With his penchant for issuing such statements as "I consider myself the greatest craftsman/director/imagemaker on this planet," it is not surprising that bald, intense filmmaker Tony Kaye embroiled himself in one of the most colorful creative battles in 1990s Hollywood.
Raised in an Orthodox Jewish household, British-born Kaye bucked his working-class roots to forge a career as an artist. To fund his art, Kaye entered the British advertising business, discovering that commercials could become an avenue to filmmaking as well. Honing his craft for ten years, Kaye became a highly paid, award-winning creator of public service announcements and TV spots for Nike and Mercedes-Benz. Kaye also gained notoriety as a conceptual artist whose "hype art" included ads anointing himself "the most important British director since Hitchcock."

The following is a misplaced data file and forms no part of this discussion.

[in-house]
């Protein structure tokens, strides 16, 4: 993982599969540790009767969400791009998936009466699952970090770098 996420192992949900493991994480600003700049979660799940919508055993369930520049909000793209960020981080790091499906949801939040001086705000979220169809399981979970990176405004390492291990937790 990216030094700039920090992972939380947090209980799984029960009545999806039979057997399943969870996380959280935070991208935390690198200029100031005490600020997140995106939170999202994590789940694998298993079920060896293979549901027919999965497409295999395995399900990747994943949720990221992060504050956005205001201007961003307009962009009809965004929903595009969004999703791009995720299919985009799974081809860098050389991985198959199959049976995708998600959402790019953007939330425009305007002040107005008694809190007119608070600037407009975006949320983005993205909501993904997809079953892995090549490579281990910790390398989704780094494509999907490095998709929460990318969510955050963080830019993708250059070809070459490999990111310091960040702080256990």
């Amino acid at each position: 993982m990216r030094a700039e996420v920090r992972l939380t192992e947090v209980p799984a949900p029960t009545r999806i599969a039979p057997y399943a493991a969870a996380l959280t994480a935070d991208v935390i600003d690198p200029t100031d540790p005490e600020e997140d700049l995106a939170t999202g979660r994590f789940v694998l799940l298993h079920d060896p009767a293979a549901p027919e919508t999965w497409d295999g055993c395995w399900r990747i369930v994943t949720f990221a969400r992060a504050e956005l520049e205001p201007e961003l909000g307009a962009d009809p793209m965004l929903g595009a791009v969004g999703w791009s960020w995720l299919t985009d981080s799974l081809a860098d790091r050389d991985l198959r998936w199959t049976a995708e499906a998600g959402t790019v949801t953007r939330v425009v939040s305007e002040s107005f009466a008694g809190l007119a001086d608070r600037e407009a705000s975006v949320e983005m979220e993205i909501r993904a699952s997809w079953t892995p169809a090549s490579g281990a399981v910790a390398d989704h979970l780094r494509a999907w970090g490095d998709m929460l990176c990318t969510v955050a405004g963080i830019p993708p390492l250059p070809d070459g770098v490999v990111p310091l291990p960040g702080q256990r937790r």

Finally ready to put Hollywood money where his mouth was, Kaye signed on with New Line Cinema in 1996 to direct the Nazi skinhead drama American History X (1998). Serving as his own cinematographer, Kaye made it through the production without problems. During the editing, however, Kaye clashed with New Line and star Edward Norton, going so far as to attend a studio meeting with three holy men in tow to foster a more respectful atmosphere. After Norton took over editing, Kaye placed 35 oblique ads in the trades to express his disgust, publicly questioned why he didn't have the creative control afforded Stanley Kubrick, and demanded that his name be taken off the film and replaced with "Humpty Dumpty." After the Directors' Guild refused that request, Kaye sued them for violating his First Amendment rights. When American History X was finally released in 1998, Kaye's stylish combination of black-and-white and color photography, and gritty, hand-held immediacy, as well as Norton's performance, earned critical kudos (and Norton an Oscar nod), but Kaye was not appeased. His plans to shoot a Tennessee Williams script starring fellow Hollywood thorn Marlon Brando have yet to come to fruition.